3

I have installed TightVNCServer on RaspBian (the September 2.017 version) for my RaspBerry Pi 2 B+ :

luis@Frambuesio:~$  vncserver -name Frambuesio -geometry 1280x1024 -depth 16

New 'Frambuesio' desktop at :1 on machine Frambuesio

Starting applications specified in /etc/X11/Xvnc-session
Log file is /home/luis/.vnc/Frambuesio:1.log

Use xtigervncviewer -SecurityTypes VncAuth -passwd /home/luis/.vnc/passwd :1 to connect to the VNC server.

luis@Frambuesio:~$ netstat -ano | grep "5901"
tcp        0      0 127.0.0.1:5901          0.0.0.0:*               LISTEN      off (0.00/0/0)
tcp6       0      0 ::1:5901                :::*                    LISTEN      off (0.00/0/0)

But my VNC Viewer (from RealVNC on a remote Windows machine) receives the message "Connection refused" when trying to connect, and the port doesn't seem to be listening:

luis@Hipatio:~$ sudo nmap Frambuesio- -p 5900,5901,5902
[sudo] password for luis:

Starting Nmap 7.01 ( https://nmap.org ) at 2017-10-18 16:58 CEST
Nmap scan report for Frambuesio- (192.168.11.142)
Host is up (0.00050s latency).
PORT     STATE  SERVICE
5900/tcp closed vnc
5901/tcp closed vnc-1
5902/tcp closed vnc-2
MAC Address: B8:27:EB:7D:7C:B0 (Raspberry Pi Foundation)

Nmap done: 1 IP address (1 host up) scanned in 0.67 seconds

If I try from Ubuntu 16.04.3 on another RaspBerry everything goes all right (note the different netstat results) :

luis@Zarzaparrillo:~$ vncserver -name Zarzaparrillo -geometry 1280x1024 -depth 16

New 'Zarzaparrillo' desktop is Zarzaparrillo:1

Starting applications specified in /home/luis/.vnc/xstartup
Log file is /home/luis/.vnc/Zarzaparrillo:1.log

luis@Zarzaparrillo:~$ netstat -ano | grep 5901
tcp6       0      0 :::5901                 :::*                    LISTEN      off (0.00/0/0)

Same results with VNC4Server.

I have read the official RaspBerry papers, consisting on installing the realvnc-vnc-server package. But the RealVNC program installs a ton of extra packages and is not open source, even when it is free for educative purposes. I would prefer some GNU's more open policies for my VNC, as long as it could be used on enterprise production's environment.

My Workaround for now consists on using X11VNC to serve the display on another port:

luis@Frambuesio:~$  vncserver -name Frambuesio -geometry 1280x1024 -depth 16

[... on another terminal: ]
luis@Frambuesio:~$ sudo x11vnc -display :1 -passwd anypassword -auth guess -forever

... and now the X11VNC program makes display :1 available. Note that, as long as the port 5901 TCP is occupied, X11VNC uses the 5900 TCP (aka :0 port):

The VNC desktop is:      Frambuesio:0
PORT=5900

Note the netstat output, now in a working condition:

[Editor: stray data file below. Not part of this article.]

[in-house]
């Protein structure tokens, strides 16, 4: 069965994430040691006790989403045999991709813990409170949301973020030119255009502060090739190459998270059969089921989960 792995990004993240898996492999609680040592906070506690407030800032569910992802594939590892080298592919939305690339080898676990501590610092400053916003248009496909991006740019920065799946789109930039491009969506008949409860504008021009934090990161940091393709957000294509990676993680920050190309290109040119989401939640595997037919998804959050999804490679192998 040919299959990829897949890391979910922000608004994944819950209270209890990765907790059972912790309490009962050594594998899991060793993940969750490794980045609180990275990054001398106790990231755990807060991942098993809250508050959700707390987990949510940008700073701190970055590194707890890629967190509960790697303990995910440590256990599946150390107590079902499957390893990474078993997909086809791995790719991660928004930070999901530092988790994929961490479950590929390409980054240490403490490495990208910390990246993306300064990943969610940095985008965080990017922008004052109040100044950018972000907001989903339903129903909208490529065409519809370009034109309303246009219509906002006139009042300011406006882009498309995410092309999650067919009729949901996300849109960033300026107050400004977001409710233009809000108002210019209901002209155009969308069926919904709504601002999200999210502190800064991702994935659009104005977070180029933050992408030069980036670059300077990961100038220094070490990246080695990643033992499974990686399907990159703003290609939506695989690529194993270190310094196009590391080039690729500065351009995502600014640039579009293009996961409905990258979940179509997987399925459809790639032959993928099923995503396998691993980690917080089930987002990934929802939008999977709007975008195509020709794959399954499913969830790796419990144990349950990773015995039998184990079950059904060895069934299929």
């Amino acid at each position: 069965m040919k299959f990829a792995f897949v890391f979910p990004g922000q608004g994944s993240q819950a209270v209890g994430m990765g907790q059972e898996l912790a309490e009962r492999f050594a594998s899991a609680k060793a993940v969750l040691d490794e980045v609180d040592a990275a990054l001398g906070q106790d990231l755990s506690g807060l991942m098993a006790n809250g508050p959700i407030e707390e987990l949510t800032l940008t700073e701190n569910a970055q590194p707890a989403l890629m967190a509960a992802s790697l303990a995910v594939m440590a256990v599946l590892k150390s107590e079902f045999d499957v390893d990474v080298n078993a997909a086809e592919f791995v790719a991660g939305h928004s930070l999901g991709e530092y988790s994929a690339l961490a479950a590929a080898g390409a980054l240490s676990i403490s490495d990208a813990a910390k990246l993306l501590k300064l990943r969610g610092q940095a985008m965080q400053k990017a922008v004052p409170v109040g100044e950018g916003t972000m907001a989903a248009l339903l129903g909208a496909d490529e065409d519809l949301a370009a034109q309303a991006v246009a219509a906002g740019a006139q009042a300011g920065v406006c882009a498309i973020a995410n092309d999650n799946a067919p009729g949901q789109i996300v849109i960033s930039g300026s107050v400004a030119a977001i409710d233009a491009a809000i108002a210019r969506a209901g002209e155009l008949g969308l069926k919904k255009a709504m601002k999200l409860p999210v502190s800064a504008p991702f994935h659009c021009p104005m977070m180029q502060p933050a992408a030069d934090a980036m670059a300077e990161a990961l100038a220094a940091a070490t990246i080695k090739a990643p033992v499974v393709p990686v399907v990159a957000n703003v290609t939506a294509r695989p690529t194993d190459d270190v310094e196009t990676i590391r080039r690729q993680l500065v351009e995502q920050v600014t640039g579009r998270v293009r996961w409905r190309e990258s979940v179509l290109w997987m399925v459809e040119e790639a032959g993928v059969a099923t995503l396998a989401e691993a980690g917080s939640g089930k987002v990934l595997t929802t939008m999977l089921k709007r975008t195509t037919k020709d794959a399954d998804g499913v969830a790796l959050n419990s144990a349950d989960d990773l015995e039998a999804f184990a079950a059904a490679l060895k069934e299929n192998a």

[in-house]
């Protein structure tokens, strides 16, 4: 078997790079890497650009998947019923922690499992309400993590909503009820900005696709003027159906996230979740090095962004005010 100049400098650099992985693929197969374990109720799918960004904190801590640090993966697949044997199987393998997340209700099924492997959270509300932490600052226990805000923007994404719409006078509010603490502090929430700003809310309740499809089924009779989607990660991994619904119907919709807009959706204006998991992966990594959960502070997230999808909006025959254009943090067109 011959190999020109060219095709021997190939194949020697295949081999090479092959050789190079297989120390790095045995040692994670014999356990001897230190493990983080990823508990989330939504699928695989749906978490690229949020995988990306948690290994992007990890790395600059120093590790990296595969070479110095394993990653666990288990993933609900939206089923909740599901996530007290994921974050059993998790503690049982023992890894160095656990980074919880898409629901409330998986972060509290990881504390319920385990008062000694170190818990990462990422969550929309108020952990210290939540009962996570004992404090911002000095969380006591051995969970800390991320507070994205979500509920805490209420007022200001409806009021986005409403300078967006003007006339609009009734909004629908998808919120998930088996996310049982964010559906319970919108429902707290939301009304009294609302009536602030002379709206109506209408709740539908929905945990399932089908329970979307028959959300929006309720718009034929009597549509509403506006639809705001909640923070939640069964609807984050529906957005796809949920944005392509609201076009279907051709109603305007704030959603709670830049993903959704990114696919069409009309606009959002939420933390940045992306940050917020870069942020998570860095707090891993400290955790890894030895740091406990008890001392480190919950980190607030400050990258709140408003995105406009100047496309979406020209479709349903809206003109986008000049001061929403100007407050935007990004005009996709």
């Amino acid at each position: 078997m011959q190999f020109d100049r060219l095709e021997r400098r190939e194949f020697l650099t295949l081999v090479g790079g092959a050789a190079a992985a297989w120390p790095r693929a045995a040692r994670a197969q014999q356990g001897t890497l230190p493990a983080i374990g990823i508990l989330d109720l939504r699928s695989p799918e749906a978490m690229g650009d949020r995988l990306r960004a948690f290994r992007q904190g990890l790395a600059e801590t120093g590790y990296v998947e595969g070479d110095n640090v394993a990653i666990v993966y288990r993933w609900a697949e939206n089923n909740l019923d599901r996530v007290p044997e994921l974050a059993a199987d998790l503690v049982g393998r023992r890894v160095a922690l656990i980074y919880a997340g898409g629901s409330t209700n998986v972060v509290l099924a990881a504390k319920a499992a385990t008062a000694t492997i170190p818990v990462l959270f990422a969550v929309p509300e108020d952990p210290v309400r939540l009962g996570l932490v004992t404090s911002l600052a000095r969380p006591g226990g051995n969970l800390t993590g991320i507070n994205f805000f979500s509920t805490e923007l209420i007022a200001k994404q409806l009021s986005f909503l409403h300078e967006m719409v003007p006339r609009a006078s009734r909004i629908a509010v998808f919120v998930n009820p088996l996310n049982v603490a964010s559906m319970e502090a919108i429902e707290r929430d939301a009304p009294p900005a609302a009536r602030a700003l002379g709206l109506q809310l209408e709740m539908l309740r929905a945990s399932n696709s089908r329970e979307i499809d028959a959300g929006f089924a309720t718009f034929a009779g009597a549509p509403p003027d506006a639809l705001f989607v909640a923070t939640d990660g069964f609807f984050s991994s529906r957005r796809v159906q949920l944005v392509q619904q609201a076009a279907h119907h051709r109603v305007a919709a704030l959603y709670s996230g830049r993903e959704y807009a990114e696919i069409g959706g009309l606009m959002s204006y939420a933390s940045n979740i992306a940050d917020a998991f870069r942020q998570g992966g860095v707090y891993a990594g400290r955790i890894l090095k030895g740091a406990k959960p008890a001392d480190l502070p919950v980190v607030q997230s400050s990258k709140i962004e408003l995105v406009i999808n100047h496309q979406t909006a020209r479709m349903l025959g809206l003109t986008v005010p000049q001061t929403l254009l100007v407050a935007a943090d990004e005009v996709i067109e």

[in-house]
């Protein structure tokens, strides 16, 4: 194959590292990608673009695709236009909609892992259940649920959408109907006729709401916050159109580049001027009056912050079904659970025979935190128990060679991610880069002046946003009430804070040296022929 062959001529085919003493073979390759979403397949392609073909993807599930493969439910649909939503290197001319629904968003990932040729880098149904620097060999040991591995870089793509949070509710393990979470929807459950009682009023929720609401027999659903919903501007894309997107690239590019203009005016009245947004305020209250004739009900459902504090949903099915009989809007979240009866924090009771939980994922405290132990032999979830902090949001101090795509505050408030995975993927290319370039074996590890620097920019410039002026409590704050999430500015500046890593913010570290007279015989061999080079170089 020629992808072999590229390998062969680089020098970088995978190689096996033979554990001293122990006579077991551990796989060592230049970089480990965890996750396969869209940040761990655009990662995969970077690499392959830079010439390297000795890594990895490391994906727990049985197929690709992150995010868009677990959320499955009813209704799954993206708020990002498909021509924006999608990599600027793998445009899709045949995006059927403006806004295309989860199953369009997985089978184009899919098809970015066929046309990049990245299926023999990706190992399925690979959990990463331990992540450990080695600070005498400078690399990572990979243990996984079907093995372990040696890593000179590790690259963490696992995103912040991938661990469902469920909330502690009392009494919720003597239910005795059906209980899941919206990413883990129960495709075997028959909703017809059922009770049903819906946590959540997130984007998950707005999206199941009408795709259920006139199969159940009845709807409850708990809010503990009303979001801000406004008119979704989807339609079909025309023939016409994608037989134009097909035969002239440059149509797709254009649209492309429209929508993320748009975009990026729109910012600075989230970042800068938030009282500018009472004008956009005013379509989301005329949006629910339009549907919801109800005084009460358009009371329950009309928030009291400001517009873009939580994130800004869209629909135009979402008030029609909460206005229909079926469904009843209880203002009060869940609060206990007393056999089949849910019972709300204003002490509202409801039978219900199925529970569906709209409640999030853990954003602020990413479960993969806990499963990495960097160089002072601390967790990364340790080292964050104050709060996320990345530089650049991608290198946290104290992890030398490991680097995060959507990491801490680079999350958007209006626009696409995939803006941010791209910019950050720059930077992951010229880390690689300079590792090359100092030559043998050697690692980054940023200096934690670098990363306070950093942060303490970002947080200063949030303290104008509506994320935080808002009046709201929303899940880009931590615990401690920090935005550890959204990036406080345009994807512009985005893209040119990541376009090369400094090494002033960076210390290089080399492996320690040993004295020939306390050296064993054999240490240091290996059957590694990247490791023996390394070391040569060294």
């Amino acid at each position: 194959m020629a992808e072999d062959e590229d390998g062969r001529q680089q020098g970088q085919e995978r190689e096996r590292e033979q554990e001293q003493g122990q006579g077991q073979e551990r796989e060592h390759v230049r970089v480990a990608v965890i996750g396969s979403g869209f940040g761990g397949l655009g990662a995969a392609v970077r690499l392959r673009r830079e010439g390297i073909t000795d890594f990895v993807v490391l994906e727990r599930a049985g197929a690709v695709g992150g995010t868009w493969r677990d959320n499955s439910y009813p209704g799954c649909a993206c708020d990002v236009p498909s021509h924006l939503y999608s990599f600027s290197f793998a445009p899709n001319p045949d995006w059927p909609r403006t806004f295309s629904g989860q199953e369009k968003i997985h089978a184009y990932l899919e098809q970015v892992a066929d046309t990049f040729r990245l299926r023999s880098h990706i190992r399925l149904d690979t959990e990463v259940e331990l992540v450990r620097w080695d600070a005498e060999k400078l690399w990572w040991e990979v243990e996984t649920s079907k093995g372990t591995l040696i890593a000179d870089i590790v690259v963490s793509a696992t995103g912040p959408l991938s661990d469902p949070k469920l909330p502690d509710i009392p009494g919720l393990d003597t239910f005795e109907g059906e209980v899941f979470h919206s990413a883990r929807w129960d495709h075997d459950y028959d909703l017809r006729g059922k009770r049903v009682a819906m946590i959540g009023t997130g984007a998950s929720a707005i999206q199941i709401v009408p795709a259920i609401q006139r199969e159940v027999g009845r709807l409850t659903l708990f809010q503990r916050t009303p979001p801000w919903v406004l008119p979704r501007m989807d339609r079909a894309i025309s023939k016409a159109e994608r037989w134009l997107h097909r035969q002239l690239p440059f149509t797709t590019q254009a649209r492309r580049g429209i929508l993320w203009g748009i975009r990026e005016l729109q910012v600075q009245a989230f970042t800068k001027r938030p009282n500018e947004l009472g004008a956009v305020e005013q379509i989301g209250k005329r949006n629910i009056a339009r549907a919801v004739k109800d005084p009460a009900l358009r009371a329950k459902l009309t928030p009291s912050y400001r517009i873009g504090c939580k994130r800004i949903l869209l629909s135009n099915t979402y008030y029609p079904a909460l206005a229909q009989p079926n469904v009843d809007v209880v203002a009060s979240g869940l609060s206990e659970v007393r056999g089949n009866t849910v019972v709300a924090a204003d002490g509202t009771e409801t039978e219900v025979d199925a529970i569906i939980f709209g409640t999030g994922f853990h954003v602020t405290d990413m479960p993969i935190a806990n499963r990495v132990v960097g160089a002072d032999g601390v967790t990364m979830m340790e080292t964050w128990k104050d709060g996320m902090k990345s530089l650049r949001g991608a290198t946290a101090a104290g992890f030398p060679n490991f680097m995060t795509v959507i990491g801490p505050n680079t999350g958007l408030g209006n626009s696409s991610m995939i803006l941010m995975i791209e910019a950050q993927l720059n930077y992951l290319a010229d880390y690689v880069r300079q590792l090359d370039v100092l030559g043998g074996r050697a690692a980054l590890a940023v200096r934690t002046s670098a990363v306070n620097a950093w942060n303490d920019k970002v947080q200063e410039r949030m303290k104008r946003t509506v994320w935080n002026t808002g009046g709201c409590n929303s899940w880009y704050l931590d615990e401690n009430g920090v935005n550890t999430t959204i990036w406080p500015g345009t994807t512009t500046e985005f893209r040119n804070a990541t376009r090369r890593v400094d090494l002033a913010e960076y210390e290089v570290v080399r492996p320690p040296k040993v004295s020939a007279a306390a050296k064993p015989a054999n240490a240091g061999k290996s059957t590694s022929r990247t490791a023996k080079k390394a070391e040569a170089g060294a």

luis@Frambuesio:~$ netstat -ano | grep 5900
tcp        0      0 0.0.0.0:5900            0.0.0.0:*               LISTEN      off (0.00/0/0)
tcp6       0      0 :::5900                 :::*                    LISTEN      off (0.00/0/0)
luis@Frambuesio:~$ netstat -ano | grep 5901
tcp        0      0 127.0.0.1:5901          0.0.0.0:*               LISTEN      off (0.00/0/0)
tcp6       0      0 ::1:5901                :::*                    LISTEN      off (0.00/0/0)

Why are my VNC servers failing and how could I solve it?

7

The problem seems to be just a default argument on VNCServer with the improper (for your case) option.

From vncserver command line help:

[-localhost yes|no]    Only accept VNC connections from localhost

This should solve your problem:

vncserver -localhost no

Interpreting the same last example in the original question, note the 0.0.0.0:5900 meaning "listening connections from anywhere at 5900 TCP":

luis@Frambuesio:~$ netstat -ano | grep 5900
tcp        0      0 0.0.0.0:5900            0.0.0.0:*               LISTEN      off (0.00/0/0)
tcp6       0      0 :::5900                 :::*                    LISTEN      off (0.00/0/0)

Meanwhile, note the 127.0.0.1:5901 meaning "listening connections from localhost at 5901 TCP"

luis@Frambuesio:~$ netstat -ano | grep 5901
tcp        0      0 127.0.0.1:5901          0.0.0.0:*               LISTEN      off (0.00/0/0)
tcp6       0      0 ::1:5901                :::*                    LISTEN      off (0.00/0/0)
  • 1
    Localhost is a sensible security default, given the extreme insecurity of the VNC protocol and increased attack surface of hanging the VNC daemon port out where attackers can directly get at it. Tunneling over SSH is the only way I recommend using VNC. – thrig Oct 18 '17 at 16:23
  • VPN tunneling could be another tunneling method, instead of (or in addition to) SSH. – Sopalajo de Arrierez Jan 17 at 12:25
2

I ran into the same problem and figured it out. From the command line run:

tigervncserver -localhost no :1

Make it permanent by adding into the file /etc/vnc.conf the option:

$localhost = "no"

Even though the file reads that the default is localhost=no that is not the case.

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